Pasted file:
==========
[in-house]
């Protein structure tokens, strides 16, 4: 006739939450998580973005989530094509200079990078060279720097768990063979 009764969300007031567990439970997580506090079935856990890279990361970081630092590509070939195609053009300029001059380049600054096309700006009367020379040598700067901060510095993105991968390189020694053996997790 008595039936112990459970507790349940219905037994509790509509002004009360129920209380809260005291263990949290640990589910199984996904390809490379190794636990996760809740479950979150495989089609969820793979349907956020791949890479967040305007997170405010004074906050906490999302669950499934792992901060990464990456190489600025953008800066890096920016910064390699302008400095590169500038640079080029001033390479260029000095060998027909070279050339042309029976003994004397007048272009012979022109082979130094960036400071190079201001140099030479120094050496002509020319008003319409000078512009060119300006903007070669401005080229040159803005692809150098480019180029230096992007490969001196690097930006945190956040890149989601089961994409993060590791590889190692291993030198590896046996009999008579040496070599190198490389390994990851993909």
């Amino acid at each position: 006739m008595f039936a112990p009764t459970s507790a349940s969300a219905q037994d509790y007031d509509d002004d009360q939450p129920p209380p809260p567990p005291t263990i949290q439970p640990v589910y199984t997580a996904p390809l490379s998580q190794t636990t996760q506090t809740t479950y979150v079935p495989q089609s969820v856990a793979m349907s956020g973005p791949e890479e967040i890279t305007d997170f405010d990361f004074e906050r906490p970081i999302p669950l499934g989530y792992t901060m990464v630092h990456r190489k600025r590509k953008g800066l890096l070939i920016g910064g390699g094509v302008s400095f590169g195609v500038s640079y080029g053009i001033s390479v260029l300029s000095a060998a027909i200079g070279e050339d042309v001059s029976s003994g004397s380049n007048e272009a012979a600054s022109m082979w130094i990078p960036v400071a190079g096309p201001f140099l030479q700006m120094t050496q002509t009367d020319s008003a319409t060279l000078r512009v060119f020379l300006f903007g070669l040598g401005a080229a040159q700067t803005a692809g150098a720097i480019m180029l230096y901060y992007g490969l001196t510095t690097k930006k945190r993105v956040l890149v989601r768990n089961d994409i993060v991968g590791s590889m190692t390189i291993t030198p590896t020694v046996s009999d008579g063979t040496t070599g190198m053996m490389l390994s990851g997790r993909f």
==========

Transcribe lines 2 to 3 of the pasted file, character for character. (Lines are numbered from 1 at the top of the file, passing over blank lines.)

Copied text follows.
């Protein structure tokens, strides 16, 4: 006739939450998580973005989530094509200079990078060279720097768990063979 009764969300007031567990439970997580506090079935856990890279990361970081630092590509070939195609053009300029001059380049600054096309700006009367020379040598700067901060510095993105991968390189020694053996997790 008595039936112990459970507790349940219905037994509790509509002004009360129920209380809260005291263990949290640990589910199984996904390809490379190794636990996760809740479950979150495989089609969820793979349907956020791949890479967040305007997170405010004074906050906490999302669950499934792992901060990464990456190489600025953008800066890096920016910064390699302008400095590169500038640079080029001033390479260029000095060998027909070279050339042309029976003994004397007048272009012979022109082979130094960036400071190079201001140099030479120094050496002509020319008003319409000078512009060119300006903007070669401005080229040159803005692809150098480019180029230096992007490969001196690097930006945190956040890149989601089961994409993060590791590889190692291993030198590896046996009999008579040496070599190198490389390994990851993909």
């Amino acid at each position: 006739m008595f039936a112990p009764t459970s507790a349940s969300a219905q037994d509790y007031d509509d002004d009360q939450p129920p209380p809260p567990p005291t263990i949290q439970p640990v589910y199984t997580a996904p390809l490379s998580q190794t636990t996760q506090t809740t479950y979150v079935p495989q089609s969820v856990a793979m349907s956020g973005p791949e890479e967040i890279t305007d997170f405010d990361f004074e906050r906490p970081i999302p669950l499934g989530y792992t901060m990464v630092h990456r190489k600025r590509k953008g800066l890096l070939i920016g910064g390699g094509v302008s400095f590169g195609v500038s640079y080029g053009i001033s390479v260029l300029s000095a060998a027909i200079g070279e050339d042309v001059s029976s003994g004397s380049n007048e272009a012979a600054s022109m082979w130094i990078p960036v400071a190079g096309p201001f140099l030479q700006m120094t050496q002509t009367d020319s008003a319409t060279l000078r512009v060119f020379l300006f903007g070669l040598g401005a080229a040159q700067t803005a692809g150098a720097i480019m180029l230096y901060y992007g490969l001196t510095t690097k930006k945190r993105v956040l890149v989601r768990n089961d994409i993060v991968g590791s590889m190692t390189i291993t030198p590896t020694v046996s009999d008579g063979t040496t070599g190198m053996m490389l390994s990851g997790r993909f």